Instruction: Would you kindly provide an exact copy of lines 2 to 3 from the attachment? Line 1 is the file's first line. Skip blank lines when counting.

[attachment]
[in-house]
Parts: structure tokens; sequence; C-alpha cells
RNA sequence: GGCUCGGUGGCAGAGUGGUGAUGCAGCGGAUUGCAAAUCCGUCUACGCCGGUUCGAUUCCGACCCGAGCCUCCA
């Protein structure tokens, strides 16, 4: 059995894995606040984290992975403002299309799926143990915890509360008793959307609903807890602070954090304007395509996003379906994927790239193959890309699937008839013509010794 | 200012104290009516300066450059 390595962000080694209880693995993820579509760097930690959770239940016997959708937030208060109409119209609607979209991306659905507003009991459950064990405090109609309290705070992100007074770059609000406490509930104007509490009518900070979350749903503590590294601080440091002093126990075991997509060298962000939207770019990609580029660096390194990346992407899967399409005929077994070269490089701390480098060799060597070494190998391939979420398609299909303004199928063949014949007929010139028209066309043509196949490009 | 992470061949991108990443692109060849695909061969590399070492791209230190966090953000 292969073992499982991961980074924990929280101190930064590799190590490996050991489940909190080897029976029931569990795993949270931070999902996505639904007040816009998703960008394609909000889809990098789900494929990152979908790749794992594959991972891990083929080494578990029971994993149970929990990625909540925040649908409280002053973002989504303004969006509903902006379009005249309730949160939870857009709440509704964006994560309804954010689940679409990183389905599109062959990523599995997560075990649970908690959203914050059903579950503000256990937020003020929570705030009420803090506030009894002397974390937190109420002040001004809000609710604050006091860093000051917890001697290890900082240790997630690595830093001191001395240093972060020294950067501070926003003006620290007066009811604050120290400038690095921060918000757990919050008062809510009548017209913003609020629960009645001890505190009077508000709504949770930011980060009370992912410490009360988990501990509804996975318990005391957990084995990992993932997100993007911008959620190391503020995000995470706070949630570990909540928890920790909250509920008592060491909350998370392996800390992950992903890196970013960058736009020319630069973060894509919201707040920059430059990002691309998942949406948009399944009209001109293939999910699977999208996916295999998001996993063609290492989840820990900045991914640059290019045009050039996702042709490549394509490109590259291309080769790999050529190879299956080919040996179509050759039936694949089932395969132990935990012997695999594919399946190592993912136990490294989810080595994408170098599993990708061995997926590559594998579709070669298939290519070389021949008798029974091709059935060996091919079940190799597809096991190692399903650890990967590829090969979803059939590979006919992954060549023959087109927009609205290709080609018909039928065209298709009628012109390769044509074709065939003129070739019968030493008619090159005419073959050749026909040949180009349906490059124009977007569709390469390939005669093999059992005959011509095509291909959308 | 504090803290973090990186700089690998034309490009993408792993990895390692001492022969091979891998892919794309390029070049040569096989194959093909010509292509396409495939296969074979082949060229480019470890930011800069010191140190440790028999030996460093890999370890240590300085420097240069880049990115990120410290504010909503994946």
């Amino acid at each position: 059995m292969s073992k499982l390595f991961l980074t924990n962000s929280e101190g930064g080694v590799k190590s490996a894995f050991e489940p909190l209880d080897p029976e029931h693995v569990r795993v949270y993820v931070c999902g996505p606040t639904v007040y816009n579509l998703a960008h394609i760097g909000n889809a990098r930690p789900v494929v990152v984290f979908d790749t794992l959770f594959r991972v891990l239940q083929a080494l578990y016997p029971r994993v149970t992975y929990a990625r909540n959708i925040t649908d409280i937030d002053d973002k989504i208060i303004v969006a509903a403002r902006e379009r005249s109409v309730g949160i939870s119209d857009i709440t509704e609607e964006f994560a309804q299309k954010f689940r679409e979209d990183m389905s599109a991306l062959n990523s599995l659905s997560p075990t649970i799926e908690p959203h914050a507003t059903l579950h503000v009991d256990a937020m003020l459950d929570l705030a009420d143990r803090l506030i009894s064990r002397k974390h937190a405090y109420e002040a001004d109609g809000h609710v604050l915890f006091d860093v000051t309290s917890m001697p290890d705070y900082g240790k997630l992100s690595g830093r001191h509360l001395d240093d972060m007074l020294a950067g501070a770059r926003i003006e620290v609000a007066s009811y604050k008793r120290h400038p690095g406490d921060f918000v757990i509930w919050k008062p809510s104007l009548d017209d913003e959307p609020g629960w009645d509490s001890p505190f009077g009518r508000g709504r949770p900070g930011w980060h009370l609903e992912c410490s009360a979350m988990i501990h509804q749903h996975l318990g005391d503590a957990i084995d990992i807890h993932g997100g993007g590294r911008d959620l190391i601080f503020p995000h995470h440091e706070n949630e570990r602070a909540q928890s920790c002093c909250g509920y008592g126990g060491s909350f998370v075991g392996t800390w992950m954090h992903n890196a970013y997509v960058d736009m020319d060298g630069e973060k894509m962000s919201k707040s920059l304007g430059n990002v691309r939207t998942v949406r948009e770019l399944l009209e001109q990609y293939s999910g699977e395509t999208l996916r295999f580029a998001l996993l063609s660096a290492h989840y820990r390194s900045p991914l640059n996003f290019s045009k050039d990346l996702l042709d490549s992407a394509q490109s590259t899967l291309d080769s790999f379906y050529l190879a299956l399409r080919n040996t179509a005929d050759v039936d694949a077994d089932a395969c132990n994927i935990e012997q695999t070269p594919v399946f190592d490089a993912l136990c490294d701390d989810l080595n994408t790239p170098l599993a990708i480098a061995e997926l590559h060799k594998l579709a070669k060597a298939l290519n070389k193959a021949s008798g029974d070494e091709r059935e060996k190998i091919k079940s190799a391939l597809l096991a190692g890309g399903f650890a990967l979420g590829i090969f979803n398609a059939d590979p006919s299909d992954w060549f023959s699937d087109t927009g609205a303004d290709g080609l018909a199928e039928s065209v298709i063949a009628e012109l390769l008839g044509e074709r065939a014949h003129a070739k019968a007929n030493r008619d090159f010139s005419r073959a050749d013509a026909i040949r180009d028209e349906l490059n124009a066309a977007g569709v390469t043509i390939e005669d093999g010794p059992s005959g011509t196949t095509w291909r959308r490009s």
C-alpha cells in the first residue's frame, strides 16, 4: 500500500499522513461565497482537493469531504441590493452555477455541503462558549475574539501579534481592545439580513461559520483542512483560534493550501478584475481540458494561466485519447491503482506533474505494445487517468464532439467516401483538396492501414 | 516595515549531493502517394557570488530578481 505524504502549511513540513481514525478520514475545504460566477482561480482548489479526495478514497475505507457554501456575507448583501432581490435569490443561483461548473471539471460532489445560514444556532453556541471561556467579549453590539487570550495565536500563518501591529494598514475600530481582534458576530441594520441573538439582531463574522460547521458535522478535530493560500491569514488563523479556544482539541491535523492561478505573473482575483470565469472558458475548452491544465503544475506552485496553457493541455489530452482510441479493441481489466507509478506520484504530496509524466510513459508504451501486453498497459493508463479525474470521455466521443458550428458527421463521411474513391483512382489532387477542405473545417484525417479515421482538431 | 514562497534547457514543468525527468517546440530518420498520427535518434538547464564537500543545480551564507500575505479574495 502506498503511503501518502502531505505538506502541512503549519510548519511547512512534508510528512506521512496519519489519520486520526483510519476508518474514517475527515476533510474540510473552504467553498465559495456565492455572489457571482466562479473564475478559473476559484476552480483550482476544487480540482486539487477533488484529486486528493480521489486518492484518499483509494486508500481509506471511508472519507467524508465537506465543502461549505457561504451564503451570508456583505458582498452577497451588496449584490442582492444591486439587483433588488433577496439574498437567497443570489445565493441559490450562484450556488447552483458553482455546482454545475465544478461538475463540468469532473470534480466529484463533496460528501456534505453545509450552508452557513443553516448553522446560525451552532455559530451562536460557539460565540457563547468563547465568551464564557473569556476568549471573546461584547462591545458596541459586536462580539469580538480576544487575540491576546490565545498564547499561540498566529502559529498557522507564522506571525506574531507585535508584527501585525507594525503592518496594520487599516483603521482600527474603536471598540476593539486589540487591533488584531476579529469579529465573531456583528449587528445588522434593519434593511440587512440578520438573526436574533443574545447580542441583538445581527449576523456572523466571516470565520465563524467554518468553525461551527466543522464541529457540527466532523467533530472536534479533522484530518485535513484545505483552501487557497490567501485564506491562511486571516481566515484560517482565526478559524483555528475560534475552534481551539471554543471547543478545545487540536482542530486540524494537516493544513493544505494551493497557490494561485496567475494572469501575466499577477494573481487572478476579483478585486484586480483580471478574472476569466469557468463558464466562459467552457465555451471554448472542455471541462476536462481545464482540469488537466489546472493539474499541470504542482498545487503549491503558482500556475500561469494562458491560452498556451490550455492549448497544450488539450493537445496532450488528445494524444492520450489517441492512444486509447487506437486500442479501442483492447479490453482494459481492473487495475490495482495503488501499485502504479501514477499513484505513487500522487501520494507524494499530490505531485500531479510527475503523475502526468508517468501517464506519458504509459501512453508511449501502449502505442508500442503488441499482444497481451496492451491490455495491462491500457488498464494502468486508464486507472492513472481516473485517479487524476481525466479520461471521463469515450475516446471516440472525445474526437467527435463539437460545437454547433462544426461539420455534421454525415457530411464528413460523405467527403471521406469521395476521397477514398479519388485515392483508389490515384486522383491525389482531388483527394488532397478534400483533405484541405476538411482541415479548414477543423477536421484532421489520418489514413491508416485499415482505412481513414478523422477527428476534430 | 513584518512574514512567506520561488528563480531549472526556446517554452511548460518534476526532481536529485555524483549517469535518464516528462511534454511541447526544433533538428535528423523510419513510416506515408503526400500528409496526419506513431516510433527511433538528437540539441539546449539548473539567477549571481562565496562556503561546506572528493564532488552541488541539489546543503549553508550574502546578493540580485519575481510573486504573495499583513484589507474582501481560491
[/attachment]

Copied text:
Parts: structure tokens; sequence; C-alpha cells
RNA sequence: GGCUCGGUGGCAGAGUGGUGAUGCAGCGGAUUGCAAAUCCGUCUACGCCGGUUCGAUUCCGACCCGAGCCUCCA